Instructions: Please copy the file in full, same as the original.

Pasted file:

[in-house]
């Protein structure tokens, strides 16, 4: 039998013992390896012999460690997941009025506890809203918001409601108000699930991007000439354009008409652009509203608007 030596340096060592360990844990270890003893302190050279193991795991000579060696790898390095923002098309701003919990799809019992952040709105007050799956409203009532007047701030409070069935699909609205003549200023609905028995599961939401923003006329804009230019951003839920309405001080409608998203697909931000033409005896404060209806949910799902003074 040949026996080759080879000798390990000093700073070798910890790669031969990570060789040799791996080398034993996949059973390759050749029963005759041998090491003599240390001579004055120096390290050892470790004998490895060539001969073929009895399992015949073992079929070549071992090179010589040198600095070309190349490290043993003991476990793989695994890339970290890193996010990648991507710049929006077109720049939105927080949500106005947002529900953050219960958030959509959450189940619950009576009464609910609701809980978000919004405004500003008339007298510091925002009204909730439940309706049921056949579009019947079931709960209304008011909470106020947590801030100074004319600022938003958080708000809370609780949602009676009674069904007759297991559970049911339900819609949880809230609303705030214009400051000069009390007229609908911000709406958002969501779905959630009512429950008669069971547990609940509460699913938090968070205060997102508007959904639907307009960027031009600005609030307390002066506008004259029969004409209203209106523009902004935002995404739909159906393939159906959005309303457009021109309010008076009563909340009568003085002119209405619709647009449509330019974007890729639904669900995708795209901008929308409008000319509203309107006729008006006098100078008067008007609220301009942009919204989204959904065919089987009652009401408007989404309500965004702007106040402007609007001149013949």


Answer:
[in-house]
């Protein structure tokens, strides 16, 4: 039998013992390896012999460690997941009025506890809203918001409601108000699930991007000439354009008409652009509203608007 030596340096060592360990844990270890003893302190050279193991795991000579060696790898390095923002098309701003919990799809019992952040709105007050799956409203009532007047701030409070069935699909609205003549200023609905028995599961939401923003006329804009230019951003839920309405001080409608998203697909931000033409005896404060209806949910799902003074 040949026996080759080879000798390990000093700073070798910890790669031969990570060789040799791996080398034993996949059973390759050749029963005759041998090491003599240390001579004055120096390290050892470790004998490895060539001969073929009895399992015949073992079929070549071992090179010589040198600095070309190349490290043993003991476990793989695994890339970290890193996010990648991507710049929006077109720049939105927080949500106005947002529900953050219960958030959509959450189940619950009576009464609910609701809980978000919004405004500003008339007298510091925002009204909730439940309706049921056949579009019947079931709960209304008011909470106020947590801030100074004319600022938003958080708000809370609780949602009676009674069904007759297991559970049911339900819609949880809230609303705030214009400051000069009390007229609908911000709406958002969501779905959630009512429950008669069971547990609940509460699913938090968070205060997102508007959904639907307009960027031009600005609030307390002066506008004259029969004409209203209106523009902004935002995404739909159906393939159906959005309303457009021109309010008076009563909340009568003085002119209405619709647009449509330019974007890729639904669900995708795209901008929308409008000319509203309107006729008006006098100078008067008007609220301009942009919204989204959904065919089987009652009401408007989404309500965004702007106040402007609007001149013949």